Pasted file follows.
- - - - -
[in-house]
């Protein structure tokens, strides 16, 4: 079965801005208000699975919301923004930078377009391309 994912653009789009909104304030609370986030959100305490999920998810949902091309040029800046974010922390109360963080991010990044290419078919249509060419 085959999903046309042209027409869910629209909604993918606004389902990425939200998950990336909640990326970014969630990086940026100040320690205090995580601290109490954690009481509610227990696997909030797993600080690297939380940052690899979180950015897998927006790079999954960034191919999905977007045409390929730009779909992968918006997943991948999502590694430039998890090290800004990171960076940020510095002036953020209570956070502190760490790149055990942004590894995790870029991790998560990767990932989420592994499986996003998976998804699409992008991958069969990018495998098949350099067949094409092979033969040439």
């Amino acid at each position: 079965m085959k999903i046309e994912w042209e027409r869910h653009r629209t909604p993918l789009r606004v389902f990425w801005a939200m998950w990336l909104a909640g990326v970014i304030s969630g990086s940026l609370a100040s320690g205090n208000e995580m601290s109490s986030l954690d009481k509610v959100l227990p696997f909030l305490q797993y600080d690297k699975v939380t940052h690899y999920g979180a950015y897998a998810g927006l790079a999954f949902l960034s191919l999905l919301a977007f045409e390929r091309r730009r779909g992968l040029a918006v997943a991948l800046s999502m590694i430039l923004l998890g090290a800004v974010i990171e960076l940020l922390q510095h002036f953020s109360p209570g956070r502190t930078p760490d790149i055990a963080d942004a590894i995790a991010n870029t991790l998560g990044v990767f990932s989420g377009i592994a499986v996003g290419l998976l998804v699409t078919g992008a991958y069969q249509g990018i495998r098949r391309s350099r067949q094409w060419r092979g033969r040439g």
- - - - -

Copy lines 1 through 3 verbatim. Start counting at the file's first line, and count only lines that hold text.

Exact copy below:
[in-house]
């Protein structure tokens, strides 16, 4: 079965801005208000699975919301923004930078377009391309 994912653009789009909104304030609370986030959100305490999920998810949902091309040029800046974010922390109360963080991010990044290419078919249509060419 085959999903046309042209027409869910629209909604993918606004389902990425939200998950990336909640990326970014969630990086940026100040320690205090995580601290109490954690009481509610227990696997909030797993600080690297939380940052690899979180950015897998927006790079999954960034191919999905977007045409390929730009779909992968918006997943991948999502590694430039998890090290800004990171960076940020510095002036953020209570956070502190760490790149055990942004590894995790870029991790998560990767990932989420592994499986996003998976998804699409992008991958069969990018495998098949350099067949094409092979033969040439």
């Amino acid at each position: 079965m085959k999903i046309e994912w042209e027409r869910h653009r629209t909604p993918l789009r606004v389902f990425w801005a939200m998950w990336l909104a909640g990326v970014i304030s969630g990086s940026l609370a100040s320690g205090n208000e995580m601290s109490s986030l954690d009481k509610v959100l227990p696997f909030l305490q797993y600080d690297k699975v939380t940052h690899y999920g979180a950015y897998a998810g927006l790079a999954f949902l960034s191919l999905l919301a977007f045409e390929r091309r730009r779909g992968l040029a918006v997943a991948l800046s999502m590694i430039l923004l998890g090290a800004v974010i990171e960076l940020l922390q510095h002036f953020s109360p209570g956070r502190t930078p760490d790149i055990a963080d942004a590894i995790a991010n870029t991790l998560g990044v990767f990932s989420g377009i592994a499986v996003g290419l998976l998804v699409t078919g992008a991958y069969q249509g990018i495998r098949r391309s350099r067949q094409w060419r092979g033969r040439g």